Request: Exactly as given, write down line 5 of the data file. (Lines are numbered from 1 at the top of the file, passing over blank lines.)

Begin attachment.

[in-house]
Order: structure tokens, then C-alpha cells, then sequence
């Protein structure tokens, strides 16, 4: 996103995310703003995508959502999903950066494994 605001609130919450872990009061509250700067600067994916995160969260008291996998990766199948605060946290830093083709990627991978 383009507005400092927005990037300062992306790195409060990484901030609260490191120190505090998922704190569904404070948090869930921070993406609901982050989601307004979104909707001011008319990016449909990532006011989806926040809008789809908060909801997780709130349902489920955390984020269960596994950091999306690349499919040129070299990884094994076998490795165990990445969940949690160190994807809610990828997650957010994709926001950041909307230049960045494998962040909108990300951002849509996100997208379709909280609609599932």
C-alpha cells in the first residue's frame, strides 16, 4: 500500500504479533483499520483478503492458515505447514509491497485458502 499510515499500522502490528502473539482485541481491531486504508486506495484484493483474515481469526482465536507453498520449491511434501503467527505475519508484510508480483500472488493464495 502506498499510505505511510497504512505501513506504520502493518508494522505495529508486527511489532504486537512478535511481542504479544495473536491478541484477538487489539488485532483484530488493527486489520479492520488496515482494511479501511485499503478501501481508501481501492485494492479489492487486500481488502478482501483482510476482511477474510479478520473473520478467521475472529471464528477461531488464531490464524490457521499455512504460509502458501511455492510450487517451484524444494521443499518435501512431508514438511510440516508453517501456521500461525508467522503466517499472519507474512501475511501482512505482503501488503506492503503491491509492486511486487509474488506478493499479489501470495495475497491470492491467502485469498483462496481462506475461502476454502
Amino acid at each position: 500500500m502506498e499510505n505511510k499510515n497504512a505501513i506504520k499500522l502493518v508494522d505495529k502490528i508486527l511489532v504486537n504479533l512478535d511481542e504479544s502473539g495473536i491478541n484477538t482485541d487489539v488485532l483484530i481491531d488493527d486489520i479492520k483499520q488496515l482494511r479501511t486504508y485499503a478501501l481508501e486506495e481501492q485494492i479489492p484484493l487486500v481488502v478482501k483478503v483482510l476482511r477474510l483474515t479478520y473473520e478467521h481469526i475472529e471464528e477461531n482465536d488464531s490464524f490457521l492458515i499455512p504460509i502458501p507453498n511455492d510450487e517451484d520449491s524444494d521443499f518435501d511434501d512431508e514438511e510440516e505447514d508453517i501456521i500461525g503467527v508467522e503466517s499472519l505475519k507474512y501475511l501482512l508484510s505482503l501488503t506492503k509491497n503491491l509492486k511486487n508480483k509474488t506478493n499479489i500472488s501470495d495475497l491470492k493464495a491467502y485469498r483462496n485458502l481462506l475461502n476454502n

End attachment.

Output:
Amino acid at each position: 500500500m502506498e499510505n505511510k499510515n497504512a505501513i506504520k499500522l502493518v508494522d505495529k502490528i508486527l511489532v504486537n504479533l512478535d511481542e504479544s502473539g495473536i491478541n484477538t482485541d487489539v488485532l483484530i481491531d488493527d486489520i479492520k483499520q488496515l482494511r479501511t486504508y485499503a478501501l481508501e486506495e481501492q485494492i479489492p484484493l487486500v481488502v478482501k483478503v483482510l476482511r477474510l483474515t479478520y473473520e478467521h481469526i475472529e471464528e477461531n482465536d488464531s490464524f490457521l492458515i499455512p504460509i502458501p507453498n511455492d510450487e517451484d520449491s524444494d521443499f518435501d511434501d512431508e514438511e510440516e505447514d508453517i501456521i500461525g503467527v508467522e503466517s499472519l505475519k507474512y501475511l501482512l508484510s505482503l501488503t506492503k509491497n503491491l509492486k511486487n508480483k509474488t506478493n499479489i500472488s501470495d495475497l491470492k493464495a491467502y485469498r483462496n485458502l481462506l475461502n476454502n